Is autism different in girls than in boys?
Autism is no different in girls than it is in boys. However, it can sometimes look different or be less noticeable. This is not always the case: there are also girls that exhibit more noticeable signs of autism. On the other hand, there are also boys with less noticeable autism.
Why is it that autism is sometimes less noticeable in girls?
- Girls with autism often show social interest and motivation. For example, because they make proper eye contact and use gestures and facial expressions in the right way. Characteristics of autism in their interactions are more noticeable in smaller ways. For example, by them being very controlling, following, free or, on the other hand, by them being reserved/anxious.
- Girls often appear to pretend play, but on close inspection this often turns out to involve imitation or ordering (without changing things up). This could possibly fit with autism.
- Girls with autism often have strong interests in 'normal' girl topics. For example, in animals, drawing, princesses or the colour pink. This makes it less noticeable that these are very strong interests (which may point to autism).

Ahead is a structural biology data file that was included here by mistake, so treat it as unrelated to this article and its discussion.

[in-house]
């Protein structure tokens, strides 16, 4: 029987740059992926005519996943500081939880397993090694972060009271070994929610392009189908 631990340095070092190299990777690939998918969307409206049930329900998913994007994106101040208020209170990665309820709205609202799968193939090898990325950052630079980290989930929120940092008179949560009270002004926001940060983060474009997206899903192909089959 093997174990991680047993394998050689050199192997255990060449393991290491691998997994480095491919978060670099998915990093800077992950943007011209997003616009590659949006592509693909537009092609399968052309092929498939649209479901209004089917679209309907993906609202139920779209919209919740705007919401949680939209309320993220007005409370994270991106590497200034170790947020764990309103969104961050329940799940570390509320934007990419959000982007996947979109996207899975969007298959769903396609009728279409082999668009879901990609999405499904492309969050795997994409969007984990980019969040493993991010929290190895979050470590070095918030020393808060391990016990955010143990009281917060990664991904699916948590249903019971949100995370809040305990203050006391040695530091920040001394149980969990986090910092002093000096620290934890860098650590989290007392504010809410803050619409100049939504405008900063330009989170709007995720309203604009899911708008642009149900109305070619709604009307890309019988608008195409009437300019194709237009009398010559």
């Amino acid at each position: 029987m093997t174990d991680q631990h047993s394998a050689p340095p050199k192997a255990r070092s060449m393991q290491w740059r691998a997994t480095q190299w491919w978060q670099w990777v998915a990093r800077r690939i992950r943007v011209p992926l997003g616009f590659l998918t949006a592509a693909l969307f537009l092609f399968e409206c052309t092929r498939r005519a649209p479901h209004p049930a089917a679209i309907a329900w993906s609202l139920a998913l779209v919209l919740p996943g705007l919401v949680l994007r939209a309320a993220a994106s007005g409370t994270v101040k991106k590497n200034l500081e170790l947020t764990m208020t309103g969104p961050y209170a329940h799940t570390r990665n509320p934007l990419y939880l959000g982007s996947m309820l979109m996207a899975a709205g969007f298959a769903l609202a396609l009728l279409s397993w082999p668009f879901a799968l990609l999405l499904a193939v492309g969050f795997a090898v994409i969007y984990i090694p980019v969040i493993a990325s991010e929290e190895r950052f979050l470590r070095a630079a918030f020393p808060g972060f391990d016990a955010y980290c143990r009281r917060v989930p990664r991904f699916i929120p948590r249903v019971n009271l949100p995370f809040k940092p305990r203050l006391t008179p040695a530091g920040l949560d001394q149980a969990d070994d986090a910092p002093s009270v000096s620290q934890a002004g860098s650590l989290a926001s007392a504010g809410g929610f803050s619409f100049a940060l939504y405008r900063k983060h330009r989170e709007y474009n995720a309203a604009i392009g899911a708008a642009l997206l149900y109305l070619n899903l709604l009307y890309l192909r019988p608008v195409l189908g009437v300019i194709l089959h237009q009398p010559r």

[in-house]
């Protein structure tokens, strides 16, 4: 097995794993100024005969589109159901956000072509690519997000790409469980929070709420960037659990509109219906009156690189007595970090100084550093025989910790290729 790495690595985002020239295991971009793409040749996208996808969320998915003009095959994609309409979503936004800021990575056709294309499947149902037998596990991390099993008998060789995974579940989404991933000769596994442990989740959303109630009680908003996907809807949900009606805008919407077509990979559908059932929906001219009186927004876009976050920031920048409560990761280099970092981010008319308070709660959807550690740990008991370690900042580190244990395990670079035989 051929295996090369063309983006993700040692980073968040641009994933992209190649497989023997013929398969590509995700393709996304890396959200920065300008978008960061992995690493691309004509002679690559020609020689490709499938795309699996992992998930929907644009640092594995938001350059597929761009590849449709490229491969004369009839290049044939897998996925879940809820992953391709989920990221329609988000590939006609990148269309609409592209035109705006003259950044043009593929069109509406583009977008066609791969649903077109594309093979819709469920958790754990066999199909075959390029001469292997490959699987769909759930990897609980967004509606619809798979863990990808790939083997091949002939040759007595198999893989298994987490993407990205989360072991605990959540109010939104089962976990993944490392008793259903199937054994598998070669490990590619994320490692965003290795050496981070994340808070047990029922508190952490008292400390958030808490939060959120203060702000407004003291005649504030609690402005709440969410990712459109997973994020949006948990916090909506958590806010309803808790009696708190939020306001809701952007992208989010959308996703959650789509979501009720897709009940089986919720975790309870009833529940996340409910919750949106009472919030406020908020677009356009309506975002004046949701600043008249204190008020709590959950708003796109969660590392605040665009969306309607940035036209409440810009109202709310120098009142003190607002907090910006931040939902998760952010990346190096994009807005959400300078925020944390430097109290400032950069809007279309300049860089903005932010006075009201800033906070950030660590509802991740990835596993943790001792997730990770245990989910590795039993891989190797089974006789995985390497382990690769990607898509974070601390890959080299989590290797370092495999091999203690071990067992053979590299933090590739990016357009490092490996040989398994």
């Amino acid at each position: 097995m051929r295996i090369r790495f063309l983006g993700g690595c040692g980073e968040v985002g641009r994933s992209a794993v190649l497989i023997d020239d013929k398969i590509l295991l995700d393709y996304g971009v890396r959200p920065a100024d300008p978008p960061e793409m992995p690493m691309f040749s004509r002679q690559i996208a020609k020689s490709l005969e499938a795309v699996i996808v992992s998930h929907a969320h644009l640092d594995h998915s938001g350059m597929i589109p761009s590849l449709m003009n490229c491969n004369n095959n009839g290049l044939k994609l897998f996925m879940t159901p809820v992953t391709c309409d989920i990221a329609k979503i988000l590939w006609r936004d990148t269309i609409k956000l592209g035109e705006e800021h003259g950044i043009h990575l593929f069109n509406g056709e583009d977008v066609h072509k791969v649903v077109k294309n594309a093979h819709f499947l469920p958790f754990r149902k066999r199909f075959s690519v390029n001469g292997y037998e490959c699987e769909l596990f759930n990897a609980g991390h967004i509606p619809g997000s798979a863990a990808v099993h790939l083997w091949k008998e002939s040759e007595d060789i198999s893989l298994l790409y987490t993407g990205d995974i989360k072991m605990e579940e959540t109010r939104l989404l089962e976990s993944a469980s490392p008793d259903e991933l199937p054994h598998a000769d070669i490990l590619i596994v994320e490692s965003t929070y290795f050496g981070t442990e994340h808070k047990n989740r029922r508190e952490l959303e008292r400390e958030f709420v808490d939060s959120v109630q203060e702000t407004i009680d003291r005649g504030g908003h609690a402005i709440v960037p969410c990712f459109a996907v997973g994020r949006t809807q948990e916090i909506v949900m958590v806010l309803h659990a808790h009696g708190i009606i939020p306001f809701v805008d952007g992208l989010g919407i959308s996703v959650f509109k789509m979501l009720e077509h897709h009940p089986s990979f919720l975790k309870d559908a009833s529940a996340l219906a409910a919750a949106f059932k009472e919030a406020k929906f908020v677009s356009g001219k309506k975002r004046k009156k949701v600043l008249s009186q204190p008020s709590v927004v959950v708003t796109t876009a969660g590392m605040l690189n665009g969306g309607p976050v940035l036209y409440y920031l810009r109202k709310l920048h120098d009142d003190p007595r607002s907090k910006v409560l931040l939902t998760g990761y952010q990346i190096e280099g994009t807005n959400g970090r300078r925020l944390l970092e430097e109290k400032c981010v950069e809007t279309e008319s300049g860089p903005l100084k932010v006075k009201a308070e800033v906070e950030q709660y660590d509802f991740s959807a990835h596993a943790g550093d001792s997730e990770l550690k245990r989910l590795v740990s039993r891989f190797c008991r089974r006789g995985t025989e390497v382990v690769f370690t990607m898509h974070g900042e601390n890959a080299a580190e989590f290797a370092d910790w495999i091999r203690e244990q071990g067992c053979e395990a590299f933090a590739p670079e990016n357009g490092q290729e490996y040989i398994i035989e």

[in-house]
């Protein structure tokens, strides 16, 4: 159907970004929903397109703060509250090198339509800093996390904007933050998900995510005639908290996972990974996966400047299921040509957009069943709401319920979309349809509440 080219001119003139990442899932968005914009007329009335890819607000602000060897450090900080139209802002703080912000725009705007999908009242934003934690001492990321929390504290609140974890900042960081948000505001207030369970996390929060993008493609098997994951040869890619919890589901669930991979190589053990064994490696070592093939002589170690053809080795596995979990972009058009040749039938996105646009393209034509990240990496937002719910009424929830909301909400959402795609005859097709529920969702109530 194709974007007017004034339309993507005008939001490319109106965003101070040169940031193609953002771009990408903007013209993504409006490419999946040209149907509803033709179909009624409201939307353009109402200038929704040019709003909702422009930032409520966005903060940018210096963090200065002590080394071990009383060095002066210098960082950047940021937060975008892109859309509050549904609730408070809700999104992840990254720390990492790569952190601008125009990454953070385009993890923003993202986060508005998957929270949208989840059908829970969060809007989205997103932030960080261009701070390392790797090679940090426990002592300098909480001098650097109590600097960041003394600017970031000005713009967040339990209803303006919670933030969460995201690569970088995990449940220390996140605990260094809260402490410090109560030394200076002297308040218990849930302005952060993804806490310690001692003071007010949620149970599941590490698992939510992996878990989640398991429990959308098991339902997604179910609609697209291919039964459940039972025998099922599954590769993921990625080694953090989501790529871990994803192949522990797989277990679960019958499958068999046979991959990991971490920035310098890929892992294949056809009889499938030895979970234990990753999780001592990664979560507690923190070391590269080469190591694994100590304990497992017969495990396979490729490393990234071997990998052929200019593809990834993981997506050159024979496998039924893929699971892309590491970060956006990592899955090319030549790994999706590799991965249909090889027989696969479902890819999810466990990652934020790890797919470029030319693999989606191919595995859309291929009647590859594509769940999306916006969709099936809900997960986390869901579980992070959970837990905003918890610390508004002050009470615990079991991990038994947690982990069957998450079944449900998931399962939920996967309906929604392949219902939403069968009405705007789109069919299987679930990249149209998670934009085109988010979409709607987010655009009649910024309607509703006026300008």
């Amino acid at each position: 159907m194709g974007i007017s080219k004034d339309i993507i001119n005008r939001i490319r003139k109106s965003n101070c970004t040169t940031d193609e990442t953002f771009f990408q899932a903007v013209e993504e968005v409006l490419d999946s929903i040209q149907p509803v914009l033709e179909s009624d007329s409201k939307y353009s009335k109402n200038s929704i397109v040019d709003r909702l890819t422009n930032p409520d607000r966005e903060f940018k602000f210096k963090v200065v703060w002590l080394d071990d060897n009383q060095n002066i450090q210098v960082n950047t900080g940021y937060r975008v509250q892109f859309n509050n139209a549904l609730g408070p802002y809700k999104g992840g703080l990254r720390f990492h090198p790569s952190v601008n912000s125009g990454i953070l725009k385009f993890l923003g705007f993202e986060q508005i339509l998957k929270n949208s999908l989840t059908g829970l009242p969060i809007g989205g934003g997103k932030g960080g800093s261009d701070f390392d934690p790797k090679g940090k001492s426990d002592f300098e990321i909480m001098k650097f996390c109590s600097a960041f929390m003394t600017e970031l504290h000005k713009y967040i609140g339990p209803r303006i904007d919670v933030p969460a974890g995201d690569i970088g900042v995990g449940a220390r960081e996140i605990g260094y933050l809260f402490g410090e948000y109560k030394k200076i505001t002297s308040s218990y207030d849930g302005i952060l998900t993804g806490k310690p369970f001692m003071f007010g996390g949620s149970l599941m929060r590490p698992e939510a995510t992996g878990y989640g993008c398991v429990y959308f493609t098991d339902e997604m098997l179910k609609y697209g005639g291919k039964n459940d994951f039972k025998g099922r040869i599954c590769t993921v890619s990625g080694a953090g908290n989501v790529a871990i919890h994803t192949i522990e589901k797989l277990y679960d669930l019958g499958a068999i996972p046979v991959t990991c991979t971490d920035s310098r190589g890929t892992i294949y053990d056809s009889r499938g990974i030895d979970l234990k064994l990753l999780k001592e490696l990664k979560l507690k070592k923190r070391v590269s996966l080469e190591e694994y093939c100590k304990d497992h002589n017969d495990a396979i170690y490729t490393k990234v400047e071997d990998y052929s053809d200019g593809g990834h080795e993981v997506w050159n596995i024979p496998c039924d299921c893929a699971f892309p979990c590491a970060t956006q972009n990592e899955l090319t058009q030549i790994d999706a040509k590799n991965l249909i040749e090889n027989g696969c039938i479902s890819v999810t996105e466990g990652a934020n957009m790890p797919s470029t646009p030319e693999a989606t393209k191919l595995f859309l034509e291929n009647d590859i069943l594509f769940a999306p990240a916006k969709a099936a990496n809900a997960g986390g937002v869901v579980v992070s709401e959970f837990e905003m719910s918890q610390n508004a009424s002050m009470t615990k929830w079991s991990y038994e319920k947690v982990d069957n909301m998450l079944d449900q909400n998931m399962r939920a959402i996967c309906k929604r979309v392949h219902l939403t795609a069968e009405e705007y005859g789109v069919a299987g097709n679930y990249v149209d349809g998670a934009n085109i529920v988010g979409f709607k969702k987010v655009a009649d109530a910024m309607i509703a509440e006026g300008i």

- Girls can be highly adaptable. Especially in other environments than at home. Struggling with changes and transitions (characteristic of autism) is therefore less noticeable. They can, for instance, often adapt well at school, causing the school not to experience problems. This adaptive behaviour takes a lot of energy, which can cause them to let off steam at home in the form of temper tantrums or fatigue.
- The environment is less attentive to autism traits in girls. We do not think of autism as quickly when it comes to girls. When girls do not make eye contact, for example, we are more likely to think of shyness than of autism.
Note: gender is not the only factor that affects how autism manifests itself. Intelligence and age, for example, are also relevant. As already mentioned, there are boys whose autism is less noticeable and there are certainly girls who present a clearer picture of autism. Less noticeable autism is often seen in girls and boys with average or higher intelligence levels and good language skills.
What happens if autism is less noticeable?
When autism is less noticeable in a child, it is often not recognised until later. As a result, these children do not receive the help they need until later. Often resulting in additional problems. Because the fact that autism is less noticeable in them, does not mean that they (and their parents) experience fewer problems. In addition to the direct problems that autism can cause, they also suffer from indirect problems. Think of:
- lack of understanding from the environment (there is less to see from the outside, after all)
- overestimation (the environment expects too much from the child).
And that in turn can cause more problems.